- This page is about the Shakespearean character. For the opera by Verdi see Falstaff (opera)
Sir John Falstaff is a fictional character who appears in three plays by William Shakespeare. In two of the Henry IV plays, he is a friend of Prince Hal, the man who becomes King Henry V.
Falstaff is very fat. He thinks he is very important and is always boasting. He is also a coward. Falstaff makes Prince Hal get into trouble. When Hal becomes king Falstaff is rejected.
Falstaff is a comic figure, but Shakespeare makes him say some things which tell us a lot about human nature. For example: before a battle in Henry IV he explains that his cowardice is actually common sense, because honour in battle is not really worth anything. Honour would not stop other people saying he was a coward and it would not help him if he got injured.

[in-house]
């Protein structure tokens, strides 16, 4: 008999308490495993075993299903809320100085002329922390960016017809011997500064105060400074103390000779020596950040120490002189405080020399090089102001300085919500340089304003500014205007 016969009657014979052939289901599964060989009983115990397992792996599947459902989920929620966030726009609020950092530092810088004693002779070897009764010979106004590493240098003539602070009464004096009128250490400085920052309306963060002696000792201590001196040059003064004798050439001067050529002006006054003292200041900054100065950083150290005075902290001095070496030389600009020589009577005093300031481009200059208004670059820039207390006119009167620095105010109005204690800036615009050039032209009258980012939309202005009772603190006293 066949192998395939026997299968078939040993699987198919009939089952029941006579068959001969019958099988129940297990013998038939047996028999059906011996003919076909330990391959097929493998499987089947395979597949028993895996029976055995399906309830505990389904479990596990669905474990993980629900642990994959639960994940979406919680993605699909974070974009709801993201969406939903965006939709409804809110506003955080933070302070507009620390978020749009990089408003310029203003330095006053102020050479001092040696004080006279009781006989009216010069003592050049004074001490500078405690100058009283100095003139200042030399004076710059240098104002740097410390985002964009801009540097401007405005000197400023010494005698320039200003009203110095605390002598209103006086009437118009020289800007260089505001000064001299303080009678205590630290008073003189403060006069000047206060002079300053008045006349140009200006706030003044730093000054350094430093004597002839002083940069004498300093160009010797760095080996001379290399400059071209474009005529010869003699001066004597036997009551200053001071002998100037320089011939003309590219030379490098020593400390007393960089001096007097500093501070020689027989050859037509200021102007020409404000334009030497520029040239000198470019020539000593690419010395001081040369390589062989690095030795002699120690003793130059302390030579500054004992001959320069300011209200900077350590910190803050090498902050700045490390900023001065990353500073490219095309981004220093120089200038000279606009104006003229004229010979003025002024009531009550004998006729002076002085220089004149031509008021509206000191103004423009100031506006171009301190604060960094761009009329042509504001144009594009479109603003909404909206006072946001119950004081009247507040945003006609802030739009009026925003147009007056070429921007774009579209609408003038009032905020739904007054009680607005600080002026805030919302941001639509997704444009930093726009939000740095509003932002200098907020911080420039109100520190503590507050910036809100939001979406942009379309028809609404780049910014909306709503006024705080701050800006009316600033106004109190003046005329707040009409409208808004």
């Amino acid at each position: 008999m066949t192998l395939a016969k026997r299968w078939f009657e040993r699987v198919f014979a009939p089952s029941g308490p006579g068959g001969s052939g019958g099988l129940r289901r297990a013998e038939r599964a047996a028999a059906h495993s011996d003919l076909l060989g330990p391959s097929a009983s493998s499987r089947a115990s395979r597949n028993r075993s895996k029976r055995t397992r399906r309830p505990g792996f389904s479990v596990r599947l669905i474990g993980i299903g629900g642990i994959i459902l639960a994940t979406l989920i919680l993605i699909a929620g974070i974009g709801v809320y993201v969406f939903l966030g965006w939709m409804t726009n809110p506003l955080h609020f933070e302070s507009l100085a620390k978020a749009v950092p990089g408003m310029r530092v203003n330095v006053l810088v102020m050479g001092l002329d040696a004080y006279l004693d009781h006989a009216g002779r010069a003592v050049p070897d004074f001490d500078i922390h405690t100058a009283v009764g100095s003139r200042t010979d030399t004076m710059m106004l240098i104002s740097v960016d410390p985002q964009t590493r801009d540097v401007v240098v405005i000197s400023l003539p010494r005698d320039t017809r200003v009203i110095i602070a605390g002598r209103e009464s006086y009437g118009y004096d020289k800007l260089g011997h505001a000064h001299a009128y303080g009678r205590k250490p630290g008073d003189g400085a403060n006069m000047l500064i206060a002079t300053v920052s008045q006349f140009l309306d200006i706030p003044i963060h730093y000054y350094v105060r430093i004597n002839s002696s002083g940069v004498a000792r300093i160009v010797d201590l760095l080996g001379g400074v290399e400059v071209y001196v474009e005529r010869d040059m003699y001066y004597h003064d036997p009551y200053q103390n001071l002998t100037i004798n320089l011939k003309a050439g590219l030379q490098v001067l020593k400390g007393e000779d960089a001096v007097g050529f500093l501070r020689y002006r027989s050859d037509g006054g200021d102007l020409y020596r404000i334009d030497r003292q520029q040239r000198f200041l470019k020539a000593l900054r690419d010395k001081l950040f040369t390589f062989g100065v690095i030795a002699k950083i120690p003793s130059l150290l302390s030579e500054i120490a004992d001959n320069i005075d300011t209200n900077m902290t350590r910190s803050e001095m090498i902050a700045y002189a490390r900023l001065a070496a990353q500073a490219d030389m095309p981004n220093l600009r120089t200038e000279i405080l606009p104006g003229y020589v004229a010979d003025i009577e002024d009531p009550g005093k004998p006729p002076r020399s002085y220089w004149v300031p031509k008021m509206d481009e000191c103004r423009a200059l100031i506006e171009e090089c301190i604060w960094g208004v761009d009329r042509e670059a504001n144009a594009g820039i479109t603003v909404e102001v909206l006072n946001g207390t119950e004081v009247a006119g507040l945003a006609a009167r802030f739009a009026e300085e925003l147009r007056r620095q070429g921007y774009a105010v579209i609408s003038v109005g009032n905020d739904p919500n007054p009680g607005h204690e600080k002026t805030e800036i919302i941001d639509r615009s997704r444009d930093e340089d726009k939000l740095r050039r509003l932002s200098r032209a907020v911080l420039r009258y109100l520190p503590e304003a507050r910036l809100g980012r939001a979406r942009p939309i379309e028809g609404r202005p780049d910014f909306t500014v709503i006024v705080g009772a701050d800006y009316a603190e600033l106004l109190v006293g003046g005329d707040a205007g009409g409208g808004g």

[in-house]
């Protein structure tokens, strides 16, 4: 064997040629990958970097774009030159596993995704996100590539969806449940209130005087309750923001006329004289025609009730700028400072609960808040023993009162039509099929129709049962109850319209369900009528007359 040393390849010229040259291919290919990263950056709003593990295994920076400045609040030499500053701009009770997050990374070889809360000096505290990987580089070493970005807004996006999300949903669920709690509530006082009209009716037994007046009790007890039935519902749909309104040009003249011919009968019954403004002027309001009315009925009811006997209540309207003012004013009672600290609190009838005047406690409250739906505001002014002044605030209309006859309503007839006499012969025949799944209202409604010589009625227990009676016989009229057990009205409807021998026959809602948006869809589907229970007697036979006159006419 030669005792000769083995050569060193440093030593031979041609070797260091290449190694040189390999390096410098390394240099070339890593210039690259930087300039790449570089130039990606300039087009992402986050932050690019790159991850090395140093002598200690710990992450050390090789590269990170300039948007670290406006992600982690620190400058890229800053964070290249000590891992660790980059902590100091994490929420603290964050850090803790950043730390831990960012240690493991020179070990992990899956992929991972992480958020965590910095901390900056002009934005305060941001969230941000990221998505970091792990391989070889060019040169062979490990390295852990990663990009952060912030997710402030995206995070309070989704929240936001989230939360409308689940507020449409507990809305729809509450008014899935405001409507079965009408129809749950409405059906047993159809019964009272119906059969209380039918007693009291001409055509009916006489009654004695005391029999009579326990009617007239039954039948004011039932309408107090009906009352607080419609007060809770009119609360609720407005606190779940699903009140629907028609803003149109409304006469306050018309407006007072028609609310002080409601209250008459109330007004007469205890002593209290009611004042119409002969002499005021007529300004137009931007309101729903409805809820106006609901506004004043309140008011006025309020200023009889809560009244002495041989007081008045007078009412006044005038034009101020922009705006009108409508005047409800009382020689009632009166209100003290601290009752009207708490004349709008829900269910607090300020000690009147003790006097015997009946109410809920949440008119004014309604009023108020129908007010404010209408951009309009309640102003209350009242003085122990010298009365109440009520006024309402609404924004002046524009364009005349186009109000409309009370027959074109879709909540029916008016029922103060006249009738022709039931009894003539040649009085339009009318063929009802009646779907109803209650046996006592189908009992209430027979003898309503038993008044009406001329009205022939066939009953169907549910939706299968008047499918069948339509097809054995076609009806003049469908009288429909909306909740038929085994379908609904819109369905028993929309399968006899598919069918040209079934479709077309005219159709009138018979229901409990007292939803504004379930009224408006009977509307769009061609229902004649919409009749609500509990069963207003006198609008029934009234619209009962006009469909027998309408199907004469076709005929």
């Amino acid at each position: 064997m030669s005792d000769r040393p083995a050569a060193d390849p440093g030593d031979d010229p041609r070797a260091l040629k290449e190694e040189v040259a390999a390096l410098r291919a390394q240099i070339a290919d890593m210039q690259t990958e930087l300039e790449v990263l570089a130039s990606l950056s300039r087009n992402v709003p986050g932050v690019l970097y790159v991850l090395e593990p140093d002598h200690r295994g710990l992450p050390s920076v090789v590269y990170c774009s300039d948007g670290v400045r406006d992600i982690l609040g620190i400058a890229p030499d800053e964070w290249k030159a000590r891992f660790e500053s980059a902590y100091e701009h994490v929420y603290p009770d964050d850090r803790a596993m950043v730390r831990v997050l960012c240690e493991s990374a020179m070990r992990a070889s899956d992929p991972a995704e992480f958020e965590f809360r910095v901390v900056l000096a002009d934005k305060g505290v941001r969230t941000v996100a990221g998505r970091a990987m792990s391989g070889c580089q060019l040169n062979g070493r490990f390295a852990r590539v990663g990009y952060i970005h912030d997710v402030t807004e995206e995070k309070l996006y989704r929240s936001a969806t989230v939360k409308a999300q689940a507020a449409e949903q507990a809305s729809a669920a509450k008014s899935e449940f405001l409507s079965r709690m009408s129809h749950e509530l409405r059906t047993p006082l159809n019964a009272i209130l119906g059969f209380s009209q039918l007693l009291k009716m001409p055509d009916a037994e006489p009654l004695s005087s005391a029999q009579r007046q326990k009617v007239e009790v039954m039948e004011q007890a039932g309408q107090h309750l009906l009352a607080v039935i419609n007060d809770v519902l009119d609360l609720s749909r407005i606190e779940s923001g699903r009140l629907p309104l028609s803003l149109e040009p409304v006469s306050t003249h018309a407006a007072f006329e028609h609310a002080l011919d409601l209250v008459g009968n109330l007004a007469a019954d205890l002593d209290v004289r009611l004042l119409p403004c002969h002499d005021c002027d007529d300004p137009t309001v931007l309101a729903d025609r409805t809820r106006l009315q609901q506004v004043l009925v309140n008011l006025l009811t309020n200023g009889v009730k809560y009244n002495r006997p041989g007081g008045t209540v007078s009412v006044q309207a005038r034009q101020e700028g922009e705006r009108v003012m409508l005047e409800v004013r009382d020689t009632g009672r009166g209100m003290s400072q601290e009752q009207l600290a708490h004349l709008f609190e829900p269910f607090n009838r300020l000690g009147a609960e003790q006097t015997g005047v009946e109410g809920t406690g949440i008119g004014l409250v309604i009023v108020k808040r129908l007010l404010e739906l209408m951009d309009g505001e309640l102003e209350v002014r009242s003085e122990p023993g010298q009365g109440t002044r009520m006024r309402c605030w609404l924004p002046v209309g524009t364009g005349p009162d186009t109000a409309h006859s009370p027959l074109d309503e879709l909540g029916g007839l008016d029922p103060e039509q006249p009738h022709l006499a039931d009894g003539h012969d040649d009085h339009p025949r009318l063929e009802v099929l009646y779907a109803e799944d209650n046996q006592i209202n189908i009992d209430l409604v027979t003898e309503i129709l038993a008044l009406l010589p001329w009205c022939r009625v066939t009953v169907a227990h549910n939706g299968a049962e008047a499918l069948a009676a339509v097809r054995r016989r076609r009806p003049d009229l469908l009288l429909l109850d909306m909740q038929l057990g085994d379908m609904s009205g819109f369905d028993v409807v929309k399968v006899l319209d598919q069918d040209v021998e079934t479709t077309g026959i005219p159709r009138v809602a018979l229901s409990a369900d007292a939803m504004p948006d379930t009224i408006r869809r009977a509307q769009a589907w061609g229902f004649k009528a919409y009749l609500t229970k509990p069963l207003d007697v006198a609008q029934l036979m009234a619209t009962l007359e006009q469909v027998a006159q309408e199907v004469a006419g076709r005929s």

Falstaff also appears in The Merry Wives of Windsor.
Shakespeare’s character inspired several musicians to compose music about him. Carl Otto Nicolai wrote an opera called Die lustigen Weiber von Windsor (1849). Verdi’s wrote an opera Falstaff based on the same play. It is often thought to be Verdi’s greatest opera. Ralph Vaughan Williams wrote an opera called Sir John in Love, (1924–1928). Elgar wrote a brilliant piece for orchestra called “Falstaff” which he called: “a symphonic study”.
It is likely that Shakespeare based the character of Falstaff on a real person. Many ideas have been discussed but no one can be sure who Shakespeare may have had in mind.